New research explores how the fly brain reroutes odor information to produce flexible behavior

New research explores how the fly brain reroutes odor information to produce flexible behaviorTaking advantage of the simple architecture of the fruit fly brain, scientists examined how the molecule dopamine acts like an operator at a switchboard, changing the flow of information. Their work helps explain why the same stimulus can lead to different responses, and quite likely has parallels in the human brain. More »

Widespread skewed expression of mRNA components correlate with fine tuning of protein production

Widespread skewed expression of mRNA components correlate with fine tuning of protein productionIn numerous tissues and genes, the researchers found lopsided ratios in two parts of mRNA transcripts of genes, one of which carries the code for a protein and one that doesn’t. They suspect some of these skewed ratios may help control protein production, particularly in the embryo, but also in the adult. More »

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Luciano Marraffini receives the Hans Sigrist Prize for work on antibiotic resistance

Luciano Marraffini receives the Hans Sigrist Prize for work on antibiotic resistanceThis award, bestowed by the University of Bern, honors Marraffini for his work developing a new approach to fight antibiotic resistance. Marraffini studies CRISPR-Cas systems, which enable some bacteria to acquire immunity against viruses, and is investigating ways to use them to fight off microbial pathogens. More »

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Mosquitoes are tuned to seek out temperatures that match warm-blooded hosts

Mosquitoes are tuned to seek out temperatures that match warm-blooded hostsResearchers have described a process that allows the insects to distinguish between temperatures with high precision to find their prey. Studies like this one may help generate better repellents, traps, and other ways to control mosquitoes. More »

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Groundbreaking ceremony marks start of construction on East River seawall repairs

Groundbreaking ceremony marks start of construction on East River seawall repairsThe university has started to refurbish the damaged seawall that supports the East River Esplanade between 63rd and 68th Streets as part of the campus extension project. The esplanade will also be improved, with a new bike lane, landscaping, and a noise barrier along the FDR Drive. More »

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Researchers discover new aspect of gene regulation and a possible target for cancer drugs

Researchers discover new aspect of gene regulation and a possible target for future cancer drugsThe expression of about three-quarters of a cell’s active genes is controlled by a process in which the DNA-transcribing enzyme hesitates before going to work. Experiments have identified the complex of proteins that helps restart this enzyme when it stalls, and so helped to explain how some promising cancer drugs work. More »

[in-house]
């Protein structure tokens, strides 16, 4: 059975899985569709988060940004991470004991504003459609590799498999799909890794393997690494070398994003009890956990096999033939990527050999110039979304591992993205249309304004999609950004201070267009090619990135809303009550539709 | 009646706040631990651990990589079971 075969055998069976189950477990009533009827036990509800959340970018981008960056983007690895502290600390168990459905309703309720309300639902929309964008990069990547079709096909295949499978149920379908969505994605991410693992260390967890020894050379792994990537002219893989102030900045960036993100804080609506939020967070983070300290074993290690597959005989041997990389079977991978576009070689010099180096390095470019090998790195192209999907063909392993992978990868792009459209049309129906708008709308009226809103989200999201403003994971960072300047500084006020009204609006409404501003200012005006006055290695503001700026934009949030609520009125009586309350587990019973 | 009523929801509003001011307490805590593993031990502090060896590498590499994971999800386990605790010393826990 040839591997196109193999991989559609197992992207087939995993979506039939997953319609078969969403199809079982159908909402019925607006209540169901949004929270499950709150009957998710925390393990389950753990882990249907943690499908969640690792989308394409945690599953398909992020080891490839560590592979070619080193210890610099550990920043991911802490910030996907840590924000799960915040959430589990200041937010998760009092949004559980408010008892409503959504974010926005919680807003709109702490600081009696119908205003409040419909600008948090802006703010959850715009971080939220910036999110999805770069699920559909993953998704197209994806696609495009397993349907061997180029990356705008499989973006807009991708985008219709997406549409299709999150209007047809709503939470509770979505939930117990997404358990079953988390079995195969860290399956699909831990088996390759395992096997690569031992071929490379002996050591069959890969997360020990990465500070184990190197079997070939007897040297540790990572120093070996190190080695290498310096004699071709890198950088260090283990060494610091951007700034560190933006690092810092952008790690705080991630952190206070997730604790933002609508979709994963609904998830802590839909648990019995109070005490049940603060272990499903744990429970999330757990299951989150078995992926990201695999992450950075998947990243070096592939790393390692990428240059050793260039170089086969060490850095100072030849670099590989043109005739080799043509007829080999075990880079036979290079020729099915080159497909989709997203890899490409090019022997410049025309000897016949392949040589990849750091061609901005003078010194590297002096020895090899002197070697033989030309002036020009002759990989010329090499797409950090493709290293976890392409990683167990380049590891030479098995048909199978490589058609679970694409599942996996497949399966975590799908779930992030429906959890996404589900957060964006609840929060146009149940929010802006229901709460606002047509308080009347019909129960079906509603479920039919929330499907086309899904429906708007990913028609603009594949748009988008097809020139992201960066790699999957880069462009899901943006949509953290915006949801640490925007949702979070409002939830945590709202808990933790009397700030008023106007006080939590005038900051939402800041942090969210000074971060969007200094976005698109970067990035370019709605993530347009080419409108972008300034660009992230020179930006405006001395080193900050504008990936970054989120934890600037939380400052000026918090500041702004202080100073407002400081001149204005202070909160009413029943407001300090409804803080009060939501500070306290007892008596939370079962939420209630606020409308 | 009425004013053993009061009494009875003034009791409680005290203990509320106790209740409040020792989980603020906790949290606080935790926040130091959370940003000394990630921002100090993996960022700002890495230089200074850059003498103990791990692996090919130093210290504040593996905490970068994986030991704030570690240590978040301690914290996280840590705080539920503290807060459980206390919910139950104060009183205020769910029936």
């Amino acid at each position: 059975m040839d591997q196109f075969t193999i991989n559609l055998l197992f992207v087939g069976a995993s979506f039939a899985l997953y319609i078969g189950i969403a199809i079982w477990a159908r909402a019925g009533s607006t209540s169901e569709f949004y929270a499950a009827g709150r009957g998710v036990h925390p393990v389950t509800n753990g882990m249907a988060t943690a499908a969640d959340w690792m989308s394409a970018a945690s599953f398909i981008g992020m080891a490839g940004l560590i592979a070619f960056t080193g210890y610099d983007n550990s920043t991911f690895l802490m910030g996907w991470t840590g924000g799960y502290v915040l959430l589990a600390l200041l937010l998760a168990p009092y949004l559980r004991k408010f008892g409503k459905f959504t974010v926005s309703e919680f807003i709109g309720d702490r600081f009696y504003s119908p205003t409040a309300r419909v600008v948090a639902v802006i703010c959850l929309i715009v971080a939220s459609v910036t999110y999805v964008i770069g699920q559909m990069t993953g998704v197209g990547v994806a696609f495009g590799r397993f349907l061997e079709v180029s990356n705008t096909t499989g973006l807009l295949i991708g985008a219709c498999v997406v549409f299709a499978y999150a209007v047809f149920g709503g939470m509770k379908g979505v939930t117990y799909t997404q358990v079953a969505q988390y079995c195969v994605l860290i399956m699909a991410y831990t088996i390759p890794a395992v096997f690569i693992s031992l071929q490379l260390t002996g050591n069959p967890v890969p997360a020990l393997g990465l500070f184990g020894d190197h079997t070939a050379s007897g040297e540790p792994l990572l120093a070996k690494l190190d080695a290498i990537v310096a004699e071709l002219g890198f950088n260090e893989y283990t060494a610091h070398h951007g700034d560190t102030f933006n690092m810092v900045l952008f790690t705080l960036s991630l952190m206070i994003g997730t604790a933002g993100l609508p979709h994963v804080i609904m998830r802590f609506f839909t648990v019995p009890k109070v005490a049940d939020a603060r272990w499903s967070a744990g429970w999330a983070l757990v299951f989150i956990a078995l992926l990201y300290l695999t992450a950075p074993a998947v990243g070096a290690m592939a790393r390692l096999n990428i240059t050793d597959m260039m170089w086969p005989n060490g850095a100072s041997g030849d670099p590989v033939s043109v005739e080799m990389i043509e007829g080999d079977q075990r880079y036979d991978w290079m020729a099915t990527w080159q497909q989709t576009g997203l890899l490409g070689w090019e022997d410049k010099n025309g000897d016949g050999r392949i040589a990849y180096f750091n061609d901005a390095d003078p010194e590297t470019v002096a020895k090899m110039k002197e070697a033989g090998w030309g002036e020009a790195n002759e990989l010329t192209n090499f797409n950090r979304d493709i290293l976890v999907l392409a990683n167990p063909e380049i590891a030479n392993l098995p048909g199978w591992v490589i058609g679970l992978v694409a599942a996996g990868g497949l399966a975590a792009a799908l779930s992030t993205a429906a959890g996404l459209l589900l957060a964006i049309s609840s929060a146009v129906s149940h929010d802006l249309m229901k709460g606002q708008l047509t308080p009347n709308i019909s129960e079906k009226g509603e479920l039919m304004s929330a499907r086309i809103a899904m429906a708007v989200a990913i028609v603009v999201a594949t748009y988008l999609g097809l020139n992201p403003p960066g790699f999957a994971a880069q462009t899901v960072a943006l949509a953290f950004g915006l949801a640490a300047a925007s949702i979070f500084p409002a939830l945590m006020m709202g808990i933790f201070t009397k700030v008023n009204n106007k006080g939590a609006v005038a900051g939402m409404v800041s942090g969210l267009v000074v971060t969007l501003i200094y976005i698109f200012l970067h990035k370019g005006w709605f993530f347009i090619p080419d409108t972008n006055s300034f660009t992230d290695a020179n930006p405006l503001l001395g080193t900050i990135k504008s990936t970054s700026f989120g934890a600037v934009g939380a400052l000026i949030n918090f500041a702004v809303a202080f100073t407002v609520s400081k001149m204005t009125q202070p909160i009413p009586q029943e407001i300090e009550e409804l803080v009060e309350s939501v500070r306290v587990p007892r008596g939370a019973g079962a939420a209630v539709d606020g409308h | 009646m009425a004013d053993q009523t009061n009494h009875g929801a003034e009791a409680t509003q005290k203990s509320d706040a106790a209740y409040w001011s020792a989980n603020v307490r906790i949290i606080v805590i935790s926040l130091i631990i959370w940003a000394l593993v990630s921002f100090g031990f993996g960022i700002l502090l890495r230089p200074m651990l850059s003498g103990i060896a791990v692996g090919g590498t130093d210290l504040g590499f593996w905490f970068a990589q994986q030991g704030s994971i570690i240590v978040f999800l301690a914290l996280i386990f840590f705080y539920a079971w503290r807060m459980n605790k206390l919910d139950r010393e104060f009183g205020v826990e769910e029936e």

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Study suggests new way to help the immune system fight off sleeping sickness parasite

Study suggests new way to help the immune system fight off sleeping sickness parasiteThere are currently few treatments for the disease, and those that exist have substantial side effects. A new study reveals a method, involving epigenetic mechanisms, that causes the African sleeping sickness parasite to change into a new state, potentially making it easier for the host immune system to eliminate it. More »

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New research helps to explain how temperature shifts the circadian clock

New research helps to explain how temperature shifts the circadian clockOne important aspect of the internal time-keeping system continues to perplex scientists: its complex response to temperature, which can shift the clock forward or backward, but cannot change its 24-hour period. New experiments help explain how this is possible. More »

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Study reveals new mechanism in nicotine addiction

Study reveals new mechanism in nicotine addictionTwo chemical signals, acetylcholine and glutamate, were known to act as part of the negative reward system that fuels craving, but it wasn’t clear how this happened. In new experiments, researchers have learned that one of these neurotransmitters, acetylcholine, regulates the other, glutamate, to reinforce nicotine dependence. More »

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A newly discovered signaling molecule helps neurons find their way in the developing brain

Commissural neurons in a mouse embryoIn the developing nervous system, some neurons must extend their branches to connect one half of the brain with the other. A new study sheds light on the molecular mechanisms that guide the winding paths of their axons. More »